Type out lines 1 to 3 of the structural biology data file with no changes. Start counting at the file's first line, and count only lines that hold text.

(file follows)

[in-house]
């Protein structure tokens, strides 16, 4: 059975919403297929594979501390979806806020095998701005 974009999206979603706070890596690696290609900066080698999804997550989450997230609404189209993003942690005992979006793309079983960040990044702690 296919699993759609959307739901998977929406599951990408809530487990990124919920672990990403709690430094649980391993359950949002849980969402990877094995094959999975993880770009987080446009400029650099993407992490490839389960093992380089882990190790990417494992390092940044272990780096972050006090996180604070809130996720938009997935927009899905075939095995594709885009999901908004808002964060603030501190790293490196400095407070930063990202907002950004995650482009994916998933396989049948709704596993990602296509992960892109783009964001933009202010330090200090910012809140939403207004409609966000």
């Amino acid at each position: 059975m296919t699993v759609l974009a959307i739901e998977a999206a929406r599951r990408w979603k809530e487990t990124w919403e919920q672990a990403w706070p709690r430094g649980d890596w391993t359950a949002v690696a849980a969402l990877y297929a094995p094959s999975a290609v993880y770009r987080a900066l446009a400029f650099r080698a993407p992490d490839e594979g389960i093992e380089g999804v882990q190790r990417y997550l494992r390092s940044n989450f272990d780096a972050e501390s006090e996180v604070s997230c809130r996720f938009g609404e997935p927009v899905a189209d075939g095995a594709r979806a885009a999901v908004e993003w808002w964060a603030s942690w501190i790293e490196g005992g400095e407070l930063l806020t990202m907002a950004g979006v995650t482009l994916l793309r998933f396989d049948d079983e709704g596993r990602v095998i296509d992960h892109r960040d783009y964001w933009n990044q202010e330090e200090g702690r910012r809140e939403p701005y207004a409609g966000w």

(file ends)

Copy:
[in-house]
């Protein structure tokens, strides 16, 4: 059975919403297929594979501390979806806020095998701005 974009999206979603706070890596690696290609900066080698999804997550989450997230609404189209993003942690005992979006793309079983960040990044702690 296919699993759609959307739901998977929406599951990408809530487990990124919920672990990403709690430094649980391993359950949002849980969402990877094995094959999975993880770009987080446009400029650099993407992490490839389960093992380089882990190790990417494992390092940044272990780096972050006090996180604070809130996720938009997935927009899905075939095995594709885009999901908004808002964060603030501190790293490196400095407070930063990202907002950004995650482009994916998933396989049948709704596993990602296509992960892109783009964001933009202010330090200090910012809140939403207004409609966000």
């Amino acid at each position: 059975m296919t699993v759609l974009a959307i739901e998977a999206a929406r599951r990408w979603k809530e487990t990124w919403e919920q672990a990403w706070p709690r430094g649980d890596w391993t359950a949002v690696a849980a969402l990877y297929a094995p094959s999975a290609v993880y770009r987080a900066l446009a400029f650099r080698a993407p992490d490839e594979g389960i093992e380089g999804v882990q190790r990417y997550l494992r390092s940044n989450f272990d780096a972050e501390s006090e996180v604070s997230c809130r996720f938009g609404e997935p927009v899905a189209d075939g095995a594709r979806a885009a999901v908004e993003w808002w964060a603030s942690w501190i790293e490196g005992g400095e407070l930063l806020t990202m907002a950004g979006v995650t482009l994916l793309r998933f396989d049948d079983e709704g596993r990602v095998i296509d992960h892109r960040d783009y964001w933009n990044q202010e330090e200090g702690r910012r809140e939403p701005y207004a409609g966000w």